Scientists in China have already conducted clinical trials of CRISPR-Cas9 gene editing technology on humans, but the technology has yet to be green-lighted in the United States. While CRISPR-Cas9 has been used in several animal studies in the United States, no human trials have been completed due to fears over safety. However, progress is being made. On August 31, an announcement was made on clinicaltrial.gov about the first clinical trial of CRISPR-Cas9 to be sponsored by a U.S. company.
The clinical trial sees CRISPR-Cas9 technology used as a potential treatment for β-thalassemia – a genetic blood disorder that results in the body producing low levels of hemoglobin, which limits the ability of the blood to carry oxygen.
The therapy has not yet been used on any patients, but recruitment for the trial has already commenced. The study will be conducted on 12 subjects between 18 and 35 years of age who have transfusion-dependent β-thalassemia.
The safety and efficacy study is sponsored by the Boston-based company Vertex Pharmaceuticals and the Swiss company, CRISPR Therapeutics, which operates labs in Cambridge, Massachusetts. The study itself will not however be taking place on U.S. soil. Instead, the study will be run in a hospital in Germany.
The study is one of several that have been planned to test the effectiveness of CRISPR-Cas9 as a possible treatment for a range of serious genetic disorders and this is an important first step toward the development of new innovative treatments that can be offered to U.S citizens, although it will likely be years before CRISPR technology is approved for use on patients in the United States.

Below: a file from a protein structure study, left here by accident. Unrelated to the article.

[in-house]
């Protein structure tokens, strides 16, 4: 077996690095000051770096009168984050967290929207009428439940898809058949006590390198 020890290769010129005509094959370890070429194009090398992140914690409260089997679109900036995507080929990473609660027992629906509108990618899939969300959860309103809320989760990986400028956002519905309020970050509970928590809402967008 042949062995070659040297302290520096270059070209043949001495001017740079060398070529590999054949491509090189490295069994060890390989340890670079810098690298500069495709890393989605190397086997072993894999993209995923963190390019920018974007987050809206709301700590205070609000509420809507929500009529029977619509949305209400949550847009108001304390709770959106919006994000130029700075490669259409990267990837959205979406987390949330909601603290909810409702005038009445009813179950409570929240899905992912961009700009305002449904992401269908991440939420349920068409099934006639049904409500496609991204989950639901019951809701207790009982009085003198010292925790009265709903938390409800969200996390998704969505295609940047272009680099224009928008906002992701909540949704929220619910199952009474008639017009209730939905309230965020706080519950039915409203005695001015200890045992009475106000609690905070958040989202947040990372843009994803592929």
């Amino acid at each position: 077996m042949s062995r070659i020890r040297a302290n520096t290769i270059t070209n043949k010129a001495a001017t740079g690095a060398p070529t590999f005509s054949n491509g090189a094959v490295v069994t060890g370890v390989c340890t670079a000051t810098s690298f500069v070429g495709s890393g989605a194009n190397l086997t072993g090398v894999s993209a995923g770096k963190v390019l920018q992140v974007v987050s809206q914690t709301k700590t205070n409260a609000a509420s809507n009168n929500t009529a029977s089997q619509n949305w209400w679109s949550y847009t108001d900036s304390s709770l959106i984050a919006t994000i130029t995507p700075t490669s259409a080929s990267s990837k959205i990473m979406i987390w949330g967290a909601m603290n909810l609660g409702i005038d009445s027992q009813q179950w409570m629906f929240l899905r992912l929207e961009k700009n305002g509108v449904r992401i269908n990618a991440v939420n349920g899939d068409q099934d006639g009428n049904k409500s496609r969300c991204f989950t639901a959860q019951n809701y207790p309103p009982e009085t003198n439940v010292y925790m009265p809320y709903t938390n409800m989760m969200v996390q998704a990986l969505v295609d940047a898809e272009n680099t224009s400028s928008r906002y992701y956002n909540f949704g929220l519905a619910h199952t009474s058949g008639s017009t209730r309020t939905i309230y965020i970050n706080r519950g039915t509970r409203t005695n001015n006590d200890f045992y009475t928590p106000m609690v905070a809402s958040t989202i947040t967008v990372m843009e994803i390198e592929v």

While CRISPR technology can be used to perform edits on defective genes, this study is concerned with the removal of a gene which represses the production of fetal hemoglobin. The study will involve the collection of blood cells from patients taking part in the study, the therapy – CTX001 – will be applied to the cells, and they will then be transfused back into the patients. Previous research suggests the removal of the gene will allow patients to generate sufficient levels of hemoglobin. The technique should also work for the treatment of sickle cell disease.
The study’s official title – A Phase 1/2 Study of the Safety and Efficacy of a Single Dose of Autologous CRISPR-Cas9 Modified CD34+ Human Hematopoietic Stem and Progenitor Cells (hHSPCs) in Subjects with Transfusion-Dependent β-Thalassemia – is expected to be completed by May 2022.